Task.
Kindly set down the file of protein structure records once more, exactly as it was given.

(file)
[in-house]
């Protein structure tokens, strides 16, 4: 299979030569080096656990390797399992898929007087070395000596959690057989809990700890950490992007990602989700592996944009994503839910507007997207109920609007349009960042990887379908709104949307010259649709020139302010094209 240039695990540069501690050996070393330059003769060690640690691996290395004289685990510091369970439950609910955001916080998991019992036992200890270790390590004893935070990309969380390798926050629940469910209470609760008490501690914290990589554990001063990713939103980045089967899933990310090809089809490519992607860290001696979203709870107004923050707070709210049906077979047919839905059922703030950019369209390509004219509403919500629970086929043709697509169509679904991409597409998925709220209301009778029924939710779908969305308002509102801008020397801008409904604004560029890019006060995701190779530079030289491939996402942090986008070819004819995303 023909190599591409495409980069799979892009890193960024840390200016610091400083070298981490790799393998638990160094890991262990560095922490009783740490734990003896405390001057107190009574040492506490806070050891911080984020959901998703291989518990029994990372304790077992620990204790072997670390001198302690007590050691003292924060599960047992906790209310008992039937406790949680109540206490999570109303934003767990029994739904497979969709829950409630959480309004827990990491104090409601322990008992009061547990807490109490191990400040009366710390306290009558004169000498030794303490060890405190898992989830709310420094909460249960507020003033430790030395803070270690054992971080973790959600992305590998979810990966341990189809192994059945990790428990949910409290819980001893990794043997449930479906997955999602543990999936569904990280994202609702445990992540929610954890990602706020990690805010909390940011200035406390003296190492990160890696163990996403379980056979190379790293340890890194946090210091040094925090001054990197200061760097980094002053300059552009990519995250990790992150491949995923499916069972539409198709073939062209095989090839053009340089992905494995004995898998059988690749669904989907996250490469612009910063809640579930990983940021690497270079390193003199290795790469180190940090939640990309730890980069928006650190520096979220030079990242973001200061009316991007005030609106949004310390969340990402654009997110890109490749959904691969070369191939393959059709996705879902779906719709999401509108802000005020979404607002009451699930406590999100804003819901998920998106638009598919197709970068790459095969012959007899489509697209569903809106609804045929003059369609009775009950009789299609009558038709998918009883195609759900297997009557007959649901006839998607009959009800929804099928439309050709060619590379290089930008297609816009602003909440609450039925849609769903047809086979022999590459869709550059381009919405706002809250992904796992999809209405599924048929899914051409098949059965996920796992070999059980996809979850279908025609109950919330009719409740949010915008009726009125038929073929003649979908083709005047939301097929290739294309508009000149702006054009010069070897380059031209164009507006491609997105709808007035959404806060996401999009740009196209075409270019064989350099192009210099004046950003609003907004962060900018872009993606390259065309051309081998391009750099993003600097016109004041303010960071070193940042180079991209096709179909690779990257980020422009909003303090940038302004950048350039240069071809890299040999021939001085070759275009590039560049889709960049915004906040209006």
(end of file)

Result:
[in-house]
């Protein structure tokens, strides 16, 4: 299979030569080096656990390797399992898929007087070395000596959690057989809990700890950490992007990602989700592996944009994503839910507007997207109920609007349009960042990887379908709104949307010259649709020139302010094209 240039695990540069501690050996070393330059003769060690640690691996290395004289685990510091369970439950609910955001916080998991019992036992200890270790390590004893935070990309969380390798926050629940469910209470609760008490501690914290990589554990001063990713939103980045089967899933990310090809089809490519992607860290001696979203709870107004923050707070709210049906077979047919839905059922703030950019369209390509004219509403919500629970086929043709697509169509679904991409597409998925709220209301009778029924939710779908969305308002509102801008020397801008409904604004560029890019006060995701190779530079030289491939996402942090986008070819004819995303 023909190599591409495409980069799979892009890193960024840390200016610091400083070298981490790799393998638990160094890991262990560095922490009783740490734990003896405390001057107190009574040492506490806070050891911080984020959901998703291989518990029994990372304790077992620990204790072997670390001198302690007590050691003292924060599960047992906790209310008992039937406790949680109540206490999570109303934003767990029994739904497979969709829950409630959480309004827990990491104090409601322990008992009061547990807490109490191990400040009366710390306290009558004169000498030794303490060890405190898992989830709310420094909460249960507020003033430790030395803070270690054992971080973790959600992305590998979810990966341990189809192994059945990790428990949910409290819980001893990794043997449930479906997955999602543990999936569904990280994202609702445990992540929610954890990602706020990690805010909390940011200035406390003296190492990160890696163990996403379980056979190379790293340890890194946090210091040094925090001054990197200061760097980094002053300059552009990519995250990790992150491949995923499916069972539409198709073939062209095989090839053009340089992905494995004995898998059988690749669904989907996250490469612009910063809640579930990983940021690497270079390193003199290795790469180190940090939640990309730890980069928006650190520096979220030079990242973001200061009316991007005030609106949004310390969340990402654009997110890109490749959904691969070369191939393959059709996705879902779906719709999401509108802000005020979404607002009451699930406590999100804003819901998920998106638009598919197709970068790459095969012959007899489509697209569903809106609804045929003059369609009775009950009789299609009558038709998918009883195609759900297997009557007959649901006839998607009959009800929804099928439309050709060619590379290089930008297609816009602003909440609450039925849609769903047809086979022999590459869709550059381009919405706002809250992904796992999809209405599924048929899914051409098949059965996920796992070999059980996809979850279908025609109950919330009719409740949010915008009726009125038929073929003649979908083709005047939301097929290739294309508009000149702006054009010069070897380059031209164009507006491609997105709808007035959404806060996401999009740009196209075409270019064989350099192009210099004046950003609003907004962060900018872009993606390259065309051309081998391009750099993003600097016109004041303010960071070193940042180079991209096709179909690779990257980020422009909003303090940038302004950048350039240069071809890299040999021939001085070759275009590039560049889709960049915004906040209006």